Fate System Toolkit
The Horror Paradox
At face value, Fate is a bad fit for the horror genre. It’s right there in the opener of Fate Core: “…works best with any premise where the characters are proactive, capable people leading dramatic lives.” Horror does its dark work by placing characters in deadly, inescapable circumstances beyond their control. In horror, characters are often forced to react, rather than act. Despite their capabilities, characters face threats that outclass them; their competence isn’t enough to win. Defeat seems inevitable, and success comes at a high cost. Rather than charge in and win the day, characters focus more on surviving the next few minutes and making good on an escape.
How do we reconcile these two realities? How do we take a system built for proactive, capable characters and make it serve the needs of the horror genre?
That’s the Fate-plus-horror paradox. This is how we solve it.
Horror is really all about the visceral, emotional response the players have to the game. System is absolutely able to drive this, with your help. For our toolkit purposes, horror is a combination of oppressive atmosphere, impossible circumstances, and stark desperation.
Compels Aplenty: While compels aren’t tools for forcing outcomes, they are tools for making things go wrong. So make them abundant. Place aspects on the scene, the story, the campaign—and compel them to make things go wrong for everyone. Simply dropping Death Comes for Everyone onto the story and compelling it at the exact worst time (for the players) to make things that much worse will get lots of traction. Yeah, the players affected will walk away with some fate points—which they’ll need in order to survive—but they’ll also feel the emotional gut-punch of the moment—and will wonder when the next compel is going to land. Make them hurt. Make them worry.
Every Path a Dark One: Aspects aren’t the only way to evoke atmosphere. You can deliver, too, with obstacles and zones. It’s never easy to run away from horror, so clutter the path to salvation with obstacles. (Read more on obstacles, below.) And when you’re drawing your zone maps, make it all more claustrophobic than usual: more zones covering less space. While the physical distances aren’t any different, it’s just plain harder to get away from the dangerous places in horror—in a regular house, the front door might just be a zone away. In a haunted house? Try more like five or ten… and never let them sprint the full length.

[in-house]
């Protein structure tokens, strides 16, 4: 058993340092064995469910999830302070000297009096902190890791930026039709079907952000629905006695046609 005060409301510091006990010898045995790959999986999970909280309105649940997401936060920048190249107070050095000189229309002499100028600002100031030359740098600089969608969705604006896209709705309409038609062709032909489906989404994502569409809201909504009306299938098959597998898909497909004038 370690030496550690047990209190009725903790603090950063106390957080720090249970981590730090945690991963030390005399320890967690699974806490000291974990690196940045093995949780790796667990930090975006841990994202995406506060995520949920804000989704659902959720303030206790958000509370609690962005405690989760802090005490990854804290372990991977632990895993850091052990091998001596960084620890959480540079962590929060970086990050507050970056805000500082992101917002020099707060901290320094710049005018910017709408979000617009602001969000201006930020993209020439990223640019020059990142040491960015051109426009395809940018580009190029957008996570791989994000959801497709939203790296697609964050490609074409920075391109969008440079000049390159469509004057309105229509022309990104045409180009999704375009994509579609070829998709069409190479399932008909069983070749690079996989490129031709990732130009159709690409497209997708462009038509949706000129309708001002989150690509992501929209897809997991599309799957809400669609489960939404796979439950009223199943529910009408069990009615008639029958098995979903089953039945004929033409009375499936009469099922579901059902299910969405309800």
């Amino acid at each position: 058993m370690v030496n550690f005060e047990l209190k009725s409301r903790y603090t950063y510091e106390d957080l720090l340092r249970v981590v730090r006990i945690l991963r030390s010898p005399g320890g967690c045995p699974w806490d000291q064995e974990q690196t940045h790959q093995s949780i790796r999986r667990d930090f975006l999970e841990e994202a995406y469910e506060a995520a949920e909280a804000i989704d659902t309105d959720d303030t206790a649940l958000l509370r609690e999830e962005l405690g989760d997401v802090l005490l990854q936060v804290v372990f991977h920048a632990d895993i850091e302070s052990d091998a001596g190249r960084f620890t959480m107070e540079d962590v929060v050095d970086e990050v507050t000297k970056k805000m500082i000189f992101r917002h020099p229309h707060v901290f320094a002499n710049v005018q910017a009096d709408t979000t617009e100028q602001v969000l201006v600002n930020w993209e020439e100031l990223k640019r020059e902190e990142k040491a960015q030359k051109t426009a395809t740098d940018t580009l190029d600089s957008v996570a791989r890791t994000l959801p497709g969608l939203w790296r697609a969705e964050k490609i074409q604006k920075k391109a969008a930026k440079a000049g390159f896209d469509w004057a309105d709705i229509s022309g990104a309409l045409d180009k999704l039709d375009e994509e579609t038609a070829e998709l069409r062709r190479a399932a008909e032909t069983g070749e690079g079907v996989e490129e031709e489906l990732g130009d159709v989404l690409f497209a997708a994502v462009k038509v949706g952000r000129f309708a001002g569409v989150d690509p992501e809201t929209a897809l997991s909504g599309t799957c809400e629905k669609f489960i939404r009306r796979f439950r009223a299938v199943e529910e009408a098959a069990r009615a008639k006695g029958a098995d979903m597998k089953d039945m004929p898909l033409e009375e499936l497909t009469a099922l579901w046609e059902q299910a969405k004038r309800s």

Just because the characters are empowered protagonists doesn’t mean things have to be easy for them.
Any obstacle’s difficulty set at two higher than the skill to overcome it is likely to need an invoke. With players’ best skills topping out at Good or Great, that means your starting level for difficulties should be in the same range, and go up from there. Don’t skimp on this. Really turn the screws!
With high difficulties come higher chances of failure. Rather than turn this into player paralysis and apathy, make heavy use of “succeed, but at a cost” as an alternative—and give the potential costs some real teeth. Make the price uncomfortable. When paying you your due, the players will feel horror’s bite. Every step forward spills just a little more blood. It’s death by degrees.
In fights against impossibly tough foes, the players will be inclined to concede, to try to wrest some control of the situation. There’s no reason not to accept these concessions, but you should always advocate, hard, for concessions that truly hurt. Here, too, is where they will pay a price, and feel the teeth bite down.
All of this drives towards a feeling of desperation. And so…
Desperation arises from threatened, sparse resources and hard choices made under pressure. A player character’s finite resources include fate points, stress, and consequences. Limit these without making them absent. Consider:
- Low refresh: If the players only have a few fate points, those fate points will feel precious. They’ll need to spend them if they want to succeed cleanly—or at all. The tension in this choice heightens anxiety.
- Minimal stress tracks: Don’t give them more than a box or two, if you give them any. In horror, characters shouldn’t have much of a buffer before they start to break and bleed. Additionally, if you use a mental or sanity stress track, lasting trauma, terror, and madness are just moments away.
- Weaker consequences: Consider making consequences soak less damage. The default dial is -2/-4/-6 for mild, moderate, and severe, which is pretty hefty. For horror, think about halving all those numbers, or trying -1/-2/-4. It won’t take much of a hit to really hurt the characters, making any kind of conflict all the more dangerous.
Pair your system design with hard choices for the characters that they’ll have to make under pressure. This will take away clean, easy victories. After all, the PCs themselves are finite resources: they can’t be in two places at once. And pressure arises from a lack of time. Time is the final finite resource that you as the GM can control. In horror, there should never be enough time.
So give your players too much to do and not enough time to do it. The people and things characters care about are also finite resources—and for a GM, they’re often easier to threaten than the character himself. Save your husband or your child: but never both—there’s only one of you, and two bombs at opposite ends of the house.
Your players will hate you for it. And if they came to all this to really revel in the horror—they’ll love you for it, too, screaming all the way.